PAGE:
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Monday, September 29, 2008

Diversity

A Bosnian guy, employed in Croatia, has recently become famous, with his name all over the headlines. This ordinary guy, working in an uninteresting job, became a top subject of many leading journalists’ columns in Croatia and Bosnia.

By chance this same guy had found a sum of 200,000 Euros next to a parked car he was passing by. There was no name attached to the fat envelope he’d discovered, nothing.

He tried to remember and he figured out that he actually recalled a person coming out of the same car beside which the envelope was lying on the ground, as he'd discovered a bit later. The person wearing a nice suit was the one he’d seen walking away.

Upon finding the envelope, the guy with the shitty job decided to wait there. The man with a suit was gone; he was alone on the parking lot, holding in his hand more money than he ever dared to even imagine. He waited for more than an hour. After a while he saw the guy with the suit, pale as cocoa powder, coming back.

He returned the money and refused accepting any kind of a reward.


Sadly, recently I’ve seen another example of human diversity, [where the outcome might not have been] as fortunate as the aforementioned one. Some of the people involved in the next story are my cousins, unfortunately.

My grandmother used to have a maid. The maid stayed with her for a long time, almost until the very end. The maid’s name was R. She did not have any relatives or family members around, her only brother died a long time before. She knew about only one more cousin that she had left, a woman who was her distant relative and about whose whereabouts R. didn’t know anything. However, all the same R.’s lost cousin will prove to be the most important person in this story.

After the grandmother’s death R. was forced to find a place to stay. The municipal authorities decided to temporarily solve the problem by issuing her a flat reserved for special cases. It was a miraculous turn of events considering that it was wartime in Bosnia. The grandmother was gone, the house where they lived was damaged heavily, and R. was thankful that she had a place to stay. Therefore, she moved to her new apartment, a decant place with one room, kitchen and bathroom, located on the first floor of a high building. The municipal authorities really showed themselves as human and compassionate in this case.

After the war had ended R. was entitled to keep the apartment, as a social case person. And she lived there for years, until recently, when she’d got terribly sick. She ended up in a hospital, at the ripe old age of seventy. She was so weak that the doctors had started making discrete indications about the inevitable.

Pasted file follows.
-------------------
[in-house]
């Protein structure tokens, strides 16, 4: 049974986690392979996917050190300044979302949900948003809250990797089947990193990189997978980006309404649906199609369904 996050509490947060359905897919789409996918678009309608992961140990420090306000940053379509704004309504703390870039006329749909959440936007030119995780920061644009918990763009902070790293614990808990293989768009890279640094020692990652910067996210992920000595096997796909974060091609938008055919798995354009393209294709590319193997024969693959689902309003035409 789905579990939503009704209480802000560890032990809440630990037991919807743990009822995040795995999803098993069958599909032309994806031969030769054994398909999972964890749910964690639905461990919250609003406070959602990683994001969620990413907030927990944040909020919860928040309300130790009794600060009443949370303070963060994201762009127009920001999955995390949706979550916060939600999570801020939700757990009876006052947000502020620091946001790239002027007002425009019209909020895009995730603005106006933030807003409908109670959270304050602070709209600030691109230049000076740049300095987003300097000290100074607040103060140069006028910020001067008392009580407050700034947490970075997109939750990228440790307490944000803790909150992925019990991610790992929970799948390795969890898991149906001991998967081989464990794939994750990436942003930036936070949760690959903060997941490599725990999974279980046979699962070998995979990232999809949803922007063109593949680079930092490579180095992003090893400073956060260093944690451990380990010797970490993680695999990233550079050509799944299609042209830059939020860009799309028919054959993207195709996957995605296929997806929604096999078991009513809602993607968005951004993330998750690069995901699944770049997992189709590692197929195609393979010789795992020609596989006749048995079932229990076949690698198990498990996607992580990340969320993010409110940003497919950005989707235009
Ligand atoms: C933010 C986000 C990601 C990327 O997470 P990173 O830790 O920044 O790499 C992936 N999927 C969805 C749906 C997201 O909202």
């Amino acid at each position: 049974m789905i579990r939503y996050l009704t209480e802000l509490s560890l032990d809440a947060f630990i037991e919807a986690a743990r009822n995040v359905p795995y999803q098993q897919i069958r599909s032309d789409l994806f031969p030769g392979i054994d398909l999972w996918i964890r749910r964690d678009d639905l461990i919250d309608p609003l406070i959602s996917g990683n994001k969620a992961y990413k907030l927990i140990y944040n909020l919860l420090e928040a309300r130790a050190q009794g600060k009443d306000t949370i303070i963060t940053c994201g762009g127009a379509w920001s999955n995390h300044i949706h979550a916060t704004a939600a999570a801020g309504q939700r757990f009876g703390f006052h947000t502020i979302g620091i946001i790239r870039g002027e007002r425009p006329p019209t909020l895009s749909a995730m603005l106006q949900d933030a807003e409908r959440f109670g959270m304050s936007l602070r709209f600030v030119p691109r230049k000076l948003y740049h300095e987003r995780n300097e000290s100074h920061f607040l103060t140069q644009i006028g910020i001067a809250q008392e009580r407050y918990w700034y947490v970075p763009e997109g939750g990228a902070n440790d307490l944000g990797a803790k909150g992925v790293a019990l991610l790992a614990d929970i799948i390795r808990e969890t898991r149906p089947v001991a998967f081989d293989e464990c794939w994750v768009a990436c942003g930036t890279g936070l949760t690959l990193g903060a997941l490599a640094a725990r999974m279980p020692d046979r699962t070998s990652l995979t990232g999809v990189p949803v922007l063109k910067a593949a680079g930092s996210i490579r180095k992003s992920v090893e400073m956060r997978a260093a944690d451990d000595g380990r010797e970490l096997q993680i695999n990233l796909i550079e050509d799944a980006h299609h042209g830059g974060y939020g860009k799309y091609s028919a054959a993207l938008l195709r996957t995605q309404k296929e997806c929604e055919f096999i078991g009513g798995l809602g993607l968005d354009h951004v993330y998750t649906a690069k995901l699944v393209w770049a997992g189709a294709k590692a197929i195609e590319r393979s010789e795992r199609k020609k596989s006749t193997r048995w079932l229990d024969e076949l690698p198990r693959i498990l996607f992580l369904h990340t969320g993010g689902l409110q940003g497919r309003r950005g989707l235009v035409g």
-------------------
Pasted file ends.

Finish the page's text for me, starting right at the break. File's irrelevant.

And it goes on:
Upon hearing about R.’s condition, my cousins, my uncle’s wife and her daughter decided to try out their luck, in this unique opportunity that had opened up for them. They started visiting R. in the hospital, bringing her fruits, juices and nice, clean sheets. They did everything in their power to show a heartbreaking care for a lady who was about to leave this world. As R.’s condition worsened, their care for her increased proportionally.

They had managed to get R. to sign a piece of paper; the paper said that after R.’s death the new owners of her apartment would be the mother and the daughter who were standing beside her hospital bed, her angels from nowhere.

After she signed it, the mother and the daughter stopped their visits.

They did not bring any more fruit or nice sheets, or themselves.

Poor R. was confused and lost, unable to get up from the bed anymore.

However, then, when everybody had already given up on her, her miraculous recovery started.

Bit by bit her condition improved until she was able to finally get up from the bed, and ultimately – to leave the hospital.

The first day she’d gotten out of the hospital, she rushed to the only place she’d gotten left, where else but to her nice flat. But the lock on the doors had been changed, and the poor woman now knew what it was all about.

She'd get out of the building, crying and terribly upset. She knew that she’d signed that paper. It was a terrible moment for her, almost unbearable.

But just as she’d gotten out of the building, standing in the entrance, in tears, suddenly she saw a smiling female person approaching her. A woman with a red hair was waving and smiling. It was her only cousin, the only person she’s got left on this planet. She just arrived from another part of the country, upon hearing somehow, by pure chance, about R.’s illness.